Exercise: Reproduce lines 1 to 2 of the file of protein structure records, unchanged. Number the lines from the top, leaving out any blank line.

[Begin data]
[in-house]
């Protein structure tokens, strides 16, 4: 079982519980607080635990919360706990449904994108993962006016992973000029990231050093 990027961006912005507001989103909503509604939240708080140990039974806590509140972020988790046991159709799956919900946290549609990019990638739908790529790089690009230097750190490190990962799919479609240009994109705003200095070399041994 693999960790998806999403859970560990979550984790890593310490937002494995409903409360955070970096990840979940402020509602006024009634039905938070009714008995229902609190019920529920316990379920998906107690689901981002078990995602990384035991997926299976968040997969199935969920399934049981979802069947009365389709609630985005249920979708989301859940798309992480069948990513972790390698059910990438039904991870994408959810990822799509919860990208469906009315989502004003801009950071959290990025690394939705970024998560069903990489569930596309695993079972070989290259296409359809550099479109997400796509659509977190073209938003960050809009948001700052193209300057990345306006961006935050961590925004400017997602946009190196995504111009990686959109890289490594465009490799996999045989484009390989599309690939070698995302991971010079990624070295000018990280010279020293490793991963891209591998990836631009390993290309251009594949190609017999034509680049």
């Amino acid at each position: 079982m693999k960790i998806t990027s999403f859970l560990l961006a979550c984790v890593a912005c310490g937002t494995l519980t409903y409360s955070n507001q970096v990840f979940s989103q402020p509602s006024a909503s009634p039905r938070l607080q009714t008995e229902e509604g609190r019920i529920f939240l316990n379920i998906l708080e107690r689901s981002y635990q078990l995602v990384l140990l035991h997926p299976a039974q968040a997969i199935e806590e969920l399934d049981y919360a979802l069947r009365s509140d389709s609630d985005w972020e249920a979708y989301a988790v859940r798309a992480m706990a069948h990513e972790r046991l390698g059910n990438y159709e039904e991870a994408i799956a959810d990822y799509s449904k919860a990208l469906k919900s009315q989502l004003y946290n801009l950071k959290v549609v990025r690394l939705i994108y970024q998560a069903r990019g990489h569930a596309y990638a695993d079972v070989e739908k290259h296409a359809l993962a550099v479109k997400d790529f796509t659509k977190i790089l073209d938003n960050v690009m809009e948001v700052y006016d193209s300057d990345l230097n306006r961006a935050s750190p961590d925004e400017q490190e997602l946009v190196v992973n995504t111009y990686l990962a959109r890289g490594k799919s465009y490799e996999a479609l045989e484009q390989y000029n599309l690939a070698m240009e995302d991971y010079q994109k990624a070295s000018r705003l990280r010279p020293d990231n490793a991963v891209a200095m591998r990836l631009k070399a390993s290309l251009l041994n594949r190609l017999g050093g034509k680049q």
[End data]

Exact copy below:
[in-house]
């Protein structure tokens, strides 16, 4: 079982519980607080635990919360706990449904994108993962006016992973000029990231050093 990027961006912005507001989103909503509604939240708080140990039974806590509140972020988790046991159709799956919900946290549609990019990638739908790529790089690009230097750190490190990962799919479609240009994109705003200095070399041994 693999960790998806999403859970560990979550984790890593310490937002494995409903409360955070970096990840979940402020509602006024009634039905938070009714008995229902609190019920529920316990379920998906107690689901981002078990995602990384035991997926299976968040997969199935969920399934049981979802069947009365389709609630985005249920979708989301859940798309992480069948990513972790390698059910990438039904991870994408959810990822799509919860990208469906009315989502004003801009950071959290990025690394939705970024998560069903990489569930596309695993079972070989290259296409359809550099479109997400796509659509977190073209938003960050809009948001700052193209300057990345306006961006935050961590925004400017997602946009190196995504111009990686959109890289490594465009490799996999045989484009390989599309690939070698995302991971010079990624070295000018990280010279020293490793991963891209591998990836631009390993290309251009594949190609017999034509680049």